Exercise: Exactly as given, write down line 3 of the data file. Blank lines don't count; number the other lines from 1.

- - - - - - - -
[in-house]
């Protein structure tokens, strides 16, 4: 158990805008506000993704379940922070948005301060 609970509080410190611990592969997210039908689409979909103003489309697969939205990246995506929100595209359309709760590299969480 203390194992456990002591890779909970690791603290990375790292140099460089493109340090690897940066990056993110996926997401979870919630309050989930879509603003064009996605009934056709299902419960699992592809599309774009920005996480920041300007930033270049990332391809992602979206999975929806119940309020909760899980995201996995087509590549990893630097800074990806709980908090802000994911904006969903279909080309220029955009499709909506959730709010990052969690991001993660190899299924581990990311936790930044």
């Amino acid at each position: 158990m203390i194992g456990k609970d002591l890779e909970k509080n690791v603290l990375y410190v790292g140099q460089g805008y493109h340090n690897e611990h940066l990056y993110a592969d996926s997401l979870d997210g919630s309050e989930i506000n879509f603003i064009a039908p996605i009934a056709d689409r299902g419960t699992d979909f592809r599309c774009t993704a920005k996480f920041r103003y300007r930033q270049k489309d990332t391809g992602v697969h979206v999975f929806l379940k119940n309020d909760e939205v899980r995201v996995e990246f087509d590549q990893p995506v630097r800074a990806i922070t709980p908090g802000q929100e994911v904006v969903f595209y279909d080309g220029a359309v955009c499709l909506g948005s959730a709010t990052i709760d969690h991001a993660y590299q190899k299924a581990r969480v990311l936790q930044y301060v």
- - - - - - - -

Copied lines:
């Amino acid at each position: 158990m203390i194992g456990k609970d002591l890779e909970k509080n690791v603290l990375y410190v790292g140099q460089g805008y493109h340090n690897e611990h940066l990056y993110a592969d996926s997401l979870d997210g919630s309050e989930i506000n879509f603003i064009a039908p996605i009934a056709d689409r299902g419960t699992d979909f592809r599309c774009t993704a920005k996480f920041r103003y300007r930033q270049k489309d990332t391809g992602v697969h979206v999975f929806l379940k119940n309020d909760e939205v899980r995201v996995e990246f087509d590549q990893p995506v630097r800074a990806i922070t709980p908090g802000q929100e994911v904006v969903f595209y279909d080309g220029a359309v955009c499709l909506g948005s959730a709010t990052i709760d969690h991001a993660y590299q190899k299924a581990r969480v990311l936790q930044y301060v």